PubMed   |  Link to Article
Loudon SE, Fronius M, Looman CW,  et al.  Predictors and a remedy for noncompliance with amblyopia therapy in children measured with the occlusion dose monitor.  Invest Ophthalmol Vis Sci. 2006;47(10):4393-4400
PubMed   |  Link to Article
Davis TC, Long SW, Jackson RH,  et al.  Rapid Estimate of Adult Literacy in Medicine: a shortened screening instrument.  Fam Med. 1993;25(6):391-395
PubMed
Juzych MS, Randhawa S, Shukairy A, Kaushal P, Gupta A, Shalauta N. Functional health literacy in patients with glaucoma in urban settings.  Arch Ophthalmol. 2008;126(5):718-724
PubMed   |  Link to Article
Friedman DS, Okeke CO, Jampel HD,  et al.  Risk factors for poor adherence to eyedrops in electronically monitored patients with glaucoma.  Ophthalmology. 2009;116(6):1097-1105
PubMed   |  Link to Article
Gross RL, Peace JH, Smith SE,  et al.  Duration of IOP reduction with travoprost BAK-free solution.  J Glaucoma. 2008;17(3):217-222
PubMed   |  Link to Article
Herndon LW, Asrani SG, Williams GH, Challa P, Lee PP. Paradoxical intraocular pressure elevation after combined therapy with latanoprost and bimatoprost.  Arch Ophthalmol. 2002;120(6):847-849
PubMed
Davis TC, Mayeaux EJ, Fredrickson D, Bocchini JA Jr, Jackson RH, Murphy PW. Reading ability of parents compared with reading level of pediatric patient education materials.  Pediatrics. 1994;93(3):460-468
PubMed
Muir KW, Lee PP. Health literacy and ophthalmic patient education.  Surv Ophthalmol. 2010;55(5):454-459
PubMed   |  Link to Article
Rothman RL, DeWalt DA, Malone R,  et al.  Influence of patient literacy on the effectiveness of a primary care–based diabetes disease management program.  JAMA. 2004;292(14):1711-1716
PubMed   |  Link to Article

Figures

Place holder to copy figure label and caption
Graphic Jump Location

Figure 1. Survey tools administered to study participants and their parents that questioned who was responsible for giving the prescribed eye drops. A, Child/patient survey. B, Parent/caregiver survey.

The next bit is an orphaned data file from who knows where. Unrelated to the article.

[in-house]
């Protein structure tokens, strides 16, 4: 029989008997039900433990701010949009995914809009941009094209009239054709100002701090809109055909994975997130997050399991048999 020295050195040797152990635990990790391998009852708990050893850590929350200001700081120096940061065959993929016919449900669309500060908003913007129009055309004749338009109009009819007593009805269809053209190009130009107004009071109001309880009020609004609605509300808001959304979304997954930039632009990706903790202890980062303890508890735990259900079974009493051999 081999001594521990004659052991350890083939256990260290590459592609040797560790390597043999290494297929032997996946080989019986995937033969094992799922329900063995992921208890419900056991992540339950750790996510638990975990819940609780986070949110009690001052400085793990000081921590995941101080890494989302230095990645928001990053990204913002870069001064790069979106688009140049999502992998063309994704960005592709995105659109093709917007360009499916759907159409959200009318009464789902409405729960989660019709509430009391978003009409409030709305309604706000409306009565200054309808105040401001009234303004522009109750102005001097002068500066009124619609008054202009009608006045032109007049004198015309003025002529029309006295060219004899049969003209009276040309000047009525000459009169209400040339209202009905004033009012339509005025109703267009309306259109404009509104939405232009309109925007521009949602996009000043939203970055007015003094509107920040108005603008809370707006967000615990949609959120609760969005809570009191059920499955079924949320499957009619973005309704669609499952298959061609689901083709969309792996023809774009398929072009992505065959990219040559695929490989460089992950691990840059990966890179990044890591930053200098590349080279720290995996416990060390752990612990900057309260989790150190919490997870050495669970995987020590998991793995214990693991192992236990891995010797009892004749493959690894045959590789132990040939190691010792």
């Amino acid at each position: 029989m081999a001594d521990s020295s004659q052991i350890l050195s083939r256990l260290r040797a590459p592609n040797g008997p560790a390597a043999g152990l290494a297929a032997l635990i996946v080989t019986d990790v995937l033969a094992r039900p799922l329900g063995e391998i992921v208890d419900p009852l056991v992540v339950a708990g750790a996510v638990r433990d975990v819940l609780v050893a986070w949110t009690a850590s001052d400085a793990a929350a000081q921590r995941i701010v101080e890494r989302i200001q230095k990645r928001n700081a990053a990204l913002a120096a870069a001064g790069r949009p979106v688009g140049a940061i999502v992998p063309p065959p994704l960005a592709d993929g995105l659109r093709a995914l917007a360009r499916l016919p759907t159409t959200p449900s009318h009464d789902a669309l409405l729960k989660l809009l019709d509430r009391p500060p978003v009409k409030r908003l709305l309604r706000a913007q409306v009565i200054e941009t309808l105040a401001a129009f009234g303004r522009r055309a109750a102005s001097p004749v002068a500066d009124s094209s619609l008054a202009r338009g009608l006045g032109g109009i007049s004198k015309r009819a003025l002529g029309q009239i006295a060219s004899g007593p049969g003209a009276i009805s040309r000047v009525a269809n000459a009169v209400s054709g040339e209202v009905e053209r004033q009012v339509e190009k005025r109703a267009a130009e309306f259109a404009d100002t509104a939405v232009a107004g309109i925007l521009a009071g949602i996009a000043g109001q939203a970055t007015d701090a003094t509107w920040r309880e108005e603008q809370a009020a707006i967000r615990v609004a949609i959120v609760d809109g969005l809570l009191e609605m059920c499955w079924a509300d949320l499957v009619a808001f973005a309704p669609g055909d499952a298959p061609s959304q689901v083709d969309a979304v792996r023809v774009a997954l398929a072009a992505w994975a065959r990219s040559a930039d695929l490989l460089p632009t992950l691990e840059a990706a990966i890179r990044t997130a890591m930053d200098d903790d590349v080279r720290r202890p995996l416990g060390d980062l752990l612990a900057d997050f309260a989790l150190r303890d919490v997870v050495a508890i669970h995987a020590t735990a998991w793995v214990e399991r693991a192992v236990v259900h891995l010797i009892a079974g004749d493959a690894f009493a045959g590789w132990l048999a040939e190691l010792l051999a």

Place holder to copy figure label and caption
Graphic Jump Location

Figure 2. Proportion of glaucoma medication doses taken on schedule. For each patient, the proportion of doses taken on schedule was averaged for all medications prescribed. Means and SEMs are represented by bars and whiskers, respectively. A, Proportion of prescribed doses taken within 25% of the nominal dosing interval. B, Proportion of prescribed doses taken within 2 hours of the nominal dosing interval.

Place holder to copy figure label and caption
Graphic Jump Location

Figure 3. Intervals between doses of glaucoma medications prescribed once, twice, and 3 times daily according to the data recorded from the Medication Event Monitoring System. Whiskers represent SDs and the dotted line represents the ideal dosing interval for each class of medications (ie, 24 hours for once-daily drugs, 12 hours for twice-daily drugs, and 8 hours for 3-times-daily drugs).

Tables

Table Graphic Jump LocationTable 1. Characteristics of Patients and Prescribed Glaucoma Medications
Table Graphic Jump LocationTable 2. Results of Extended Monitoring

References

Osterberg L, Blaschke T. Adherence to medication.  N Engl J Med. 2005;353(5):487-497
PubMed   |  Link to Article
Krejci-Manwaring J, Tusa MG, Carroll C,  et al.  Stealth monitoring of adherence to topical medication: adherence is very poor in children with atopic dermatitis.  J Am Acad Dermatol. 2007;56(2):211-216
PubMed   |  Link to Article
Friedman DS, Quigley HA, Gelb L,  et al.  Using pharmacy claims data to study adherence to glaucoma medications: methodology and findings of the Glaucoma Adherence and Persistency Study (GAPS).  Invest Ophthalmol Vis Sci. 2007;48(11):5052-5057
PubMed   |  Link to Article
Gurwitz JH, Glynn RJ, Monane M,  et al.  Treatment for glaucoma: adherence by the elderly.  Am J Public Health. 1993;83(5):711-716
PubMed   |  Link to Article
Kass MA, Meltzer DW, Gordon M, Cooper D, Goldberg J. Compliance with topical pilocarpine treatment.  Am J Ophthalmol. 1986;101(5):515-523
PubMed
Robin AL, Novack GD, Covert DW, Crockett RS, Marcic TS. Adherence in glaucoma: objective measurements of once-daily and adjunctive medication use.  Am J Ophthalmol. 2007;144(4):533-540
PubMed   |  Link to Article
Muir KW, Lee PP. Glaucoma medication adherence: room for improvement in both performance and measurement.  Arch Ophthalmol. 2011;129(2):243-245
PubMed   |  Link to Article
Hennessy AL, Katz J, Covert D, Protzko C, Robin AL. Videotaped evaluation of eyedrop instillation in glaucoma patients with visual impairment or moderate to severe visual field loss.  Ophthalmology. 2010;117(12):2345-2352
PubMed   |  Link to Article
Stone JL, Robin AL, Novack GD, Covert DW, Cagle GD. An objective evaluation of eyedrop instillation in patients with glaucoma.  Arch Ophthalmol. 2009;127(6):732-736
PubMed   |  Link to Article
Siatkowski RM, Cotter S, Miller JM, Scher CA, Crockett RS, Novack GD.US Pirenzepine Study Group.  Safety and efficacy of 2% pirenzepine ophthalmic gel in children with myopia: a 1-year, multicenter, double-masked, placebo-controlled parallel study.  Arch Ophthalmol. 2004;122(11):1667-1674
PubMed   |  Link to Article